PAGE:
A charity inspired by a Great Yarmouth teenager has this year provided a fund of happy memories and joyful holiday snaps for 19 families from across the UK caring for a sick child.

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The caravan at Haven Seashore in the resort is empty for the winter but the visitors’ book is full of positive comments about the benefits of the treat trips, provided free of charge by the Leah Wilby Foundation and supported by local fundraisers.

For Leah’s mother, Debbie Wilby, who set up Leah’s Lounge in a bid to carry on her daughter’s caring legacy, it has been a whirlwind year buoyed by the support of the community.

In the last 12 months people have jumped out of planes, hosted fairs and car boot sales, and gone the extra mile for money to keep the charity going and on top of its annual running costs which total £6,500.

Already four families have booked for next summer, pointing to a third successful season for the adapted unit which helps families to put illness aside for a few days and live a “normal” life – chiming with Leah’s ideas about defying cancer and having a happy time.

Despite spending almost half of her 15 years in treatment Leah’s personal crusade was to carry on regardless – to the point where few people knew how ill she was. Her death came as a shock to many.

“The support we have had from the public has been unbelievable,” Mrs Wilby said. “Leah died on June 13 and every time something happens on the 13th I turn it into a positive so I knew 2013 was going to be a good year. It was quite ambitious and I did wonder at times if it was going to work and if anybody would use the facility. Leah would be so pleased because she loved helping people.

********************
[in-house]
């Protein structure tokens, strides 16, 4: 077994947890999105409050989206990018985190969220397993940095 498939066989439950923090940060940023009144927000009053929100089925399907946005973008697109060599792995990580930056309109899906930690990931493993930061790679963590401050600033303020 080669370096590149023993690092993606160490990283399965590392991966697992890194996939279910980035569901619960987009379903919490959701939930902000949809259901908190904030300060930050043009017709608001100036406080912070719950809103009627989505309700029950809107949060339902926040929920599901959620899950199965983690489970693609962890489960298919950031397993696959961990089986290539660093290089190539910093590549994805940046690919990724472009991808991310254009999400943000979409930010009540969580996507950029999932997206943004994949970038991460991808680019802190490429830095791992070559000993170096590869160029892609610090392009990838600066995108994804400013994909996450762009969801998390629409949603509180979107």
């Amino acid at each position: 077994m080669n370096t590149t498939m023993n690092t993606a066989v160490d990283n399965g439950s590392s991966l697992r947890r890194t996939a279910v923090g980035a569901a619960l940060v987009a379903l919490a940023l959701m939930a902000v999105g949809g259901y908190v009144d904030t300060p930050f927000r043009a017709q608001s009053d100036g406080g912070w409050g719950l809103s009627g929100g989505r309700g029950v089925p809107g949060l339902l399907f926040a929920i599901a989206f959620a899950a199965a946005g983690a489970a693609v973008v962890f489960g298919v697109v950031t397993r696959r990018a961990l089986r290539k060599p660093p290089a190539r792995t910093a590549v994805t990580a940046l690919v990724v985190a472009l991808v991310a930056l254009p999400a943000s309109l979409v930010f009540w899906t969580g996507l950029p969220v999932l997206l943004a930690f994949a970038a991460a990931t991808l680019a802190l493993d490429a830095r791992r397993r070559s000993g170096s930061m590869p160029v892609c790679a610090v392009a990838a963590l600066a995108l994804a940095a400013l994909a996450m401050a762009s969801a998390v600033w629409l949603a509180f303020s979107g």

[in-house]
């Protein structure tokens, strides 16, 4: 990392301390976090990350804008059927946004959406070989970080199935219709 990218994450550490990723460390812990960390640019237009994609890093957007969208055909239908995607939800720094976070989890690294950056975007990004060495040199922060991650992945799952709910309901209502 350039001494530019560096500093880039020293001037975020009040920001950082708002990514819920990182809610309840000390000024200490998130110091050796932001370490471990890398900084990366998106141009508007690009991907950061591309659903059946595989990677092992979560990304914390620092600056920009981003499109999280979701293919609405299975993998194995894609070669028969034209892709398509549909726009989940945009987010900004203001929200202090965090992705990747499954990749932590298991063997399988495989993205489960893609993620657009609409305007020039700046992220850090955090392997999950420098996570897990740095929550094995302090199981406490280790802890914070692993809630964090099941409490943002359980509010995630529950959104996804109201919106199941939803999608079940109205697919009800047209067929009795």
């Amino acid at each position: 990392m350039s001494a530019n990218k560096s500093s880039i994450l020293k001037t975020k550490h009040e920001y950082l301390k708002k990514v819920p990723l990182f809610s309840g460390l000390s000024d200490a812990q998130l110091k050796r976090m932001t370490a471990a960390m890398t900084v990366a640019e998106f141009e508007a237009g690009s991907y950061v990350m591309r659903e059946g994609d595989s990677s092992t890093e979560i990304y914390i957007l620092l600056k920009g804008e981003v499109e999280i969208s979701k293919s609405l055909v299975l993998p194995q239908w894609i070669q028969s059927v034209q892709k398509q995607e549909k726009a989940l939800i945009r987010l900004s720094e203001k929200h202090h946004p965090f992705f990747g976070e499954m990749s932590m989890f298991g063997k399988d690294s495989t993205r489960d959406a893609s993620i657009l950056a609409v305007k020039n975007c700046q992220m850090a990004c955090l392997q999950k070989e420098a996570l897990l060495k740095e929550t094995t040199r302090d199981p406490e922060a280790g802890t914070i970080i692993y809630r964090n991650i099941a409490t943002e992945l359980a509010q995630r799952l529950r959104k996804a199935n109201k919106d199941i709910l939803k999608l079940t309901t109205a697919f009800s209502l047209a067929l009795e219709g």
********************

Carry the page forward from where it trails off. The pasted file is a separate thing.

“The feedback from visitors has been so lovely. It gets them away from the clinical scene for a week and they can just have quality time together.”

As well as being the nominated charity for several local organisations including Palmers Department Store and St Nicholas Priory Junior School, where Leah was a pupil, the charity has attracted the attention of the national media and celebrities, including Katie Price, who said she was touched by Leah’s tragic story.

Mrs Wilby greets all her visitors and keeps in touch with many families – which can be sad as news filters back about youngsters who enjoyed a stay at Leah’s Lounge but later died.

“There was one little boy who we knew was terminal when they booked. He was only four years old and had Neuroblastoma which Leah had and since his holiday has sadly died. His mum contacted me after his death and thanked us so much for allowing them to stay with us and giving them some happy memories.”

Families coping with a sick child often face a drain on finances, Mrs Wilby said, with time off work and transport costs to specialist hospitals so having a worry-free break was important.

“It’s just a little way of giving back to people and helping them at this hard time in their lives,” she said.

To donate visit www.leahwilbyfoundation.co.uk

1 comment

  • No spell check done on this article then. The word should be benefit in this article heading, not beenfit.

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    Friday, December 27, 2013



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